California House Race Could Split Delegation

GOP Members Already Taking Sides in Primary to Replace Ose; Moderates Seek a Candidate

Posted September 24, 2003 at 5:45pm

While most of the political energy in Sacramento is currently being consumed by the campaign to recall Gov. Gray Davis (D), a potentially thorny House Republican primary fight is quietly brewing next door to the Golden State capital.

Former state Attorney General and gubernatorial candidate Dan Lungren’s (R) impending formal entrance into the race to replace retiring Rep. Doug Ose (R) sets the stage for a contest that could split the support of the California House GOP delegation between Lungren and state Sen. Rico Oller (R), who has already announced for the seat.

Oller has already been endorsed by California GOP Reps. John Doolittle, Richard Pombo and Wally Herger. Also on board are the conservative group Club for Growth, former gubernatorial candidate Bill Simon (R) and 1998 Senate nominee Matt Fong (R).

“I will probably help him raise money,” Pombo said. “He’s been a friend for a long time.”

Pombo and Doolittle in particular have been very active in encouraging Oller’s candidacy, and their endorsements carry a great deal of weight in the Northern California conservative community.

“We helped talk him into getting into the race,” Pombo said of himself and Doolittle.

Lungren, meanwhile, has been gathering support from law enforcement officials, including a prominent county sheriff and a local district attorney. He has a $2,000-a-head fundraiser scheduled for tonight in Sacramento, with former Independent Counsel Kenneth Starr headlining.

“This is just a small beginning,” Lungren told the Modesto Bee about the Starr event. “This is close to being serious now. … I just want to make sure that everyone understands where we are, the challenge that’s involved, how serious we are and how serious I am about it. That’s something you need to do eye to eye.”

Lungren also has strong relationships with many California lawmakers dating back to his previous service in the House, though none has yet publicly endorsed him.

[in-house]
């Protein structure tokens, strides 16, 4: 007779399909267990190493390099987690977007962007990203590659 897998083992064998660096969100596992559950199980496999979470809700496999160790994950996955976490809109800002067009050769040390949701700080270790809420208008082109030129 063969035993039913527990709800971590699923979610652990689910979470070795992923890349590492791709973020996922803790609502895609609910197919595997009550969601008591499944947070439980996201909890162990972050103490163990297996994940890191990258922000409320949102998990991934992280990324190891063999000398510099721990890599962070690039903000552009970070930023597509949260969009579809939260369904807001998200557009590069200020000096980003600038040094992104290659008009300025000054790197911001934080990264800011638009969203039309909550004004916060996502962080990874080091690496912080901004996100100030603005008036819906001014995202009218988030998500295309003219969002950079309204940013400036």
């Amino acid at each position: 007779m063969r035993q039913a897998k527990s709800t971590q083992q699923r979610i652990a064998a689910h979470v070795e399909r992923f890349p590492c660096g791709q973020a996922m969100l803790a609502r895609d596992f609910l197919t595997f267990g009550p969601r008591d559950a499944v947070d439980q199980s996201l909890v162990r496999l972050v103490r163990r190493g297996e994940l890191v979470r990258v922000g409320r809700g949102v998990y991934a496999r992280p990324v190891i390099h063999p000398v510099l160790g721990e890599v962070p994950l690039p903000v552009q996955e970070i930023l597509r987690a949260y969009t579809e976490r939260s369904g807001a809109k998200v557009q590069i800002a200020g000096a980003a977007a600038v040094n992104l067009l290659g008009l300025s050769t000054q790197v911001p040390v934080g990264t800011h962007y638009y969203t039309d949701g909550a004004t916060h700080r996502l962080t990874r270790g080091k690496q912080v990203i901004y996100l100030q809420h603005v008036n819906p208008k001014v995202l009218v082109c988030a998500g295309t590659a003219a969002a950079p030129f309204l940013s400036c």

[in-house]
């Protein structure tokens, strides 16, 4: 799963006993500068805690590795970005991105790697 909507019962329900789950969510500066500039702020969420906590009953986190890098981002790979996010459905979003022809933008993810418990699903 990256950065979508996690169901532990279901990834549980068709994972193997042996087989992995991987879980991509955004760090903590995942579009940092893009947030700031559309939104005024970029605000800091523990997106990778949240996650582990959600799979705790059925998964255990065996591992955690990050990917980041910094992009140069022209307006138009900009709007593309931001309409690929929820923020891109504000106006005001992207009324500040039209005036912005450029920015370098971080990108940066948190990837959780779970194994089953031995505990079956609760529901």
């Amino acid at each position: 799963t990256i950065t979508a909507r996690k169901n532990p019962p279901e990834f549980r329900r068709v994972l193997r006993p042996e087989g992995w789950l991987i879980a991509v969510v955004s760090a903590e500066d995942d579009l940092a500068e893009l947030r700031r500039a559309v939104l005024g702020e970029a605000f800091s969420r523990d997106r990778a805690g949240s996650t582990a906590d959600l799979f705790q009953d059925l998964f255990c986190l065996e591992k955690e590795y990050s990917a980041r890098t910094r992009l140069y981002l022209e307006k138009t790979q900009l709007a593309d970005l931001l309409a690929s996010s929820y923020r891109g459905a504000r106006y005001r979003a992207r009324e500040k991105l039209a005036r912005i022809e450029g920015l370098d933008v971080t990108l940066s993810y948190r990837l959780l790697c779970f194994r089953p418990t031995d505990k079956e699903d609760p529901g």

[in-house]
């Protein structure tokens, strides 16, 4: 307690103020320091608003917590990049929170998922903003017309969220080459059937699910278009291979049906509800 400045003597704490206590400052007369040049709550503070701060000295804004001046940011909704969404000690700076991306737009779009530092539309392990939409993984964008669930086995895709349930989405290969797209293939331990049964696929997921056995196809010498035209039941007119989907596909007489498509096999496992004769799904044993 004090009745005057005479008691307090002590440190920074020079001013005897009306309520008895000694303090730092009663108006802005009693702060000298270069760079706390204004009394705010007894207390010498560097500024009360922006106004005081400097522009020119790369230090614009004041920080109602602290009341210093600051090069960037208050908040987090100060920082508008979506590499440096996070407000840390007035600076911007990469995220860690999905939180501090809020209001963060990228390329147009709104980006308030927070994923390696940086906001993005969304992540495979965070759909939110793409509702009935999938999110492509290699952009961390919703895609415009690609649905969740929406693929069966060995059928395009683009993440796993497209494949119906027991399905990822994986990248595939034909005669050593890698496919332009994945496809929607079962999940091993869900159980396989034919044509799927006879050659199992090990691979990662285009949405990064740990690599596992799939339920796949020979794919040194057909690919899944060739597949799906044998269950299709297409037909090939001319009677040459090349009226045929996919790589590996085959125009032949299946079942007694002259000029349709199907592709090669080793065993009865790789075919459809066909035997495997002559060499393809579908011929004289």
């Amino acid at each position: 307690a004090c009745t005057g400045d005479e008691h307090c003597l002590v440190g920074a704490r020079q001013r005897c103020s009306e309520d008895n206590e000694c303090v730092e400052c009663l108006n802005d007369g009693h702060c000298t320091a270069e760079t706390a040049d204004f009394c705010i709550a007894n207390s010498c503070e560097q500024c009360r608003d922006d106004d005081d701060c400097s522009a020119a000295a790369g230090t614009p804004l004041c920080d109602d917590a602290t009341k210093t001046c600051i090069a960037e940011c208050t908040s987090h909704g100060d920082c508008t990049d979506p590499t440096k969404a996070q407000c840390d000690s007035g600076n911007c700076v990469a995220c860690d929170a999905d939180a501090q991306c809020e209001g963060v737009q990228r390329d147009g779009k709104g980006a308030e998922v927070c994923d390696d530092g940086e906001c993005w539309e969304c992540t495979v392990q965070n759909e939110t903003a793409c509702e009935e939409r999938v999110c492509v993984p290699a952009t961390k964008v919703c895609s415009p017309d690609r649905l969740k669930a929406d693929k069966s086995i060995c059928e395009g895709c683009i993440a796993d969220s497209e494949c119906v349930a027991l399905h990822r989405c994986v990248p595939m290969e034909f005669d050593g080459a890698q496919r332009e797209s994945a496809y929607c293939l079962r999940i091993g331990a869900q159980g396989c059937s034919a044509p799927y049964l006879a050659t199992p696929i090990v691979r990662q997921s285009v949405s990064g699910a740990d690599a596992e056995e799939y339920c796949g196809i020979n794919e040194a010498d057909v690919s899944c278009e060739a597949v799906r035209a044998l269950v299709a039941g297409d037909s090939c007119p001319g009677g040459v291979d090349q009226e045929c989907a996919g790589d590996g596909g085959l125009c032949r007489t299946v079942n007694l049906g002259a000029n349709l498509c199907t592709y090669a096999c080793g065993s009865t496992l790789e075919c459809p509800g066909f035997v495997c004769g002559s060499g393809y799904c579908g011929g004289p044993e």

With the filing deadline more than two months away, there remains the possibility that additional GOP contenders will jump into the race, given the relative scarcity of open, Republican-leaning seats in California.

“I would be surprised if more candidates didn’t get in,” Pombo said.

While Ose has long been a leader of the moderate Republican Main Street Partnership, both Oller and Lungren are solid conservatives, prompting widespread speculation that the incumbent would try to recruit a successor who might follow in his ideological footsteps. Leaders of the moderate Republican group are holding out hope that the incumbent does find a like-minded candidate for the primary.

But Ose said he has not taken any steps to draw another candidate into the race.

“I have been very circumspect,” Ose said. “I’ve done nothing to encourage or dissuade anyone.”

Ose added that he wouldn’t be the one to publicize another candidate’s bid if one was to materialize.

“If there is someone else who’s interested, the first step would have to be his, not mine,” he said.

With the current two-man field, Republican operatives in Washington and California said they saw Oller as the frontrunner, pointing to his strong ideological and geographical base.

Oller’s state Senate seat currently includes about 70 percent of the 3rd district’s voters. Lungren, meanwhile, had been living in Roseville, outside of the 3rd, but recently sold his house to move into the district. He is originally from Southern California and does not have the long-term roots in the area that Oller does, having moved to the Sacramento area in the 1990s when he became attorney general. Lungren spent 10 years in the House representing Long Beach from 1979 to 1989.

Democrats, meanwhile, believe they have a shot to steal the seat despite the fact that it was made more advantageous to Republicans during the last round of redistricting.

The potential victory scenario painted by Democrats is one in which they nominate a centrist while the GOP ends up with a candidate far to the right of the moderate Ose.

“The Republicans are very likely to have a bloody primary in which one candidate tries to get even further to the right than the other one,” said Democratic Congressional Campaign Committee spokesman Greg Speed. “That could leave them with someone far too conservative for a district where 80 percent of the voters live in suburban communities.”

Democratic sources said that potential candidates on their side include state Assemblyman Darrell Steinberg, state Sen. Deborah Ortiz and financial adviser Gabe Castillo.

None of the three has yet expressed a clear interest in running, though Ortiz’s state Senate seat is not up in 2004, so she could well jump into the House race at the last minute without worrying about giving up her current post.

But National Republican Congressional Committee spokesman Carl Forti expressed confidence that the seat would remain in the GOP column, pointing to President Bush’s strong performance there in 2000.

“It’s a 55 percent Bush district,” Forti said. “If Bush gets 55 percent in any district in California, it’s a pretty safe Republican seat.”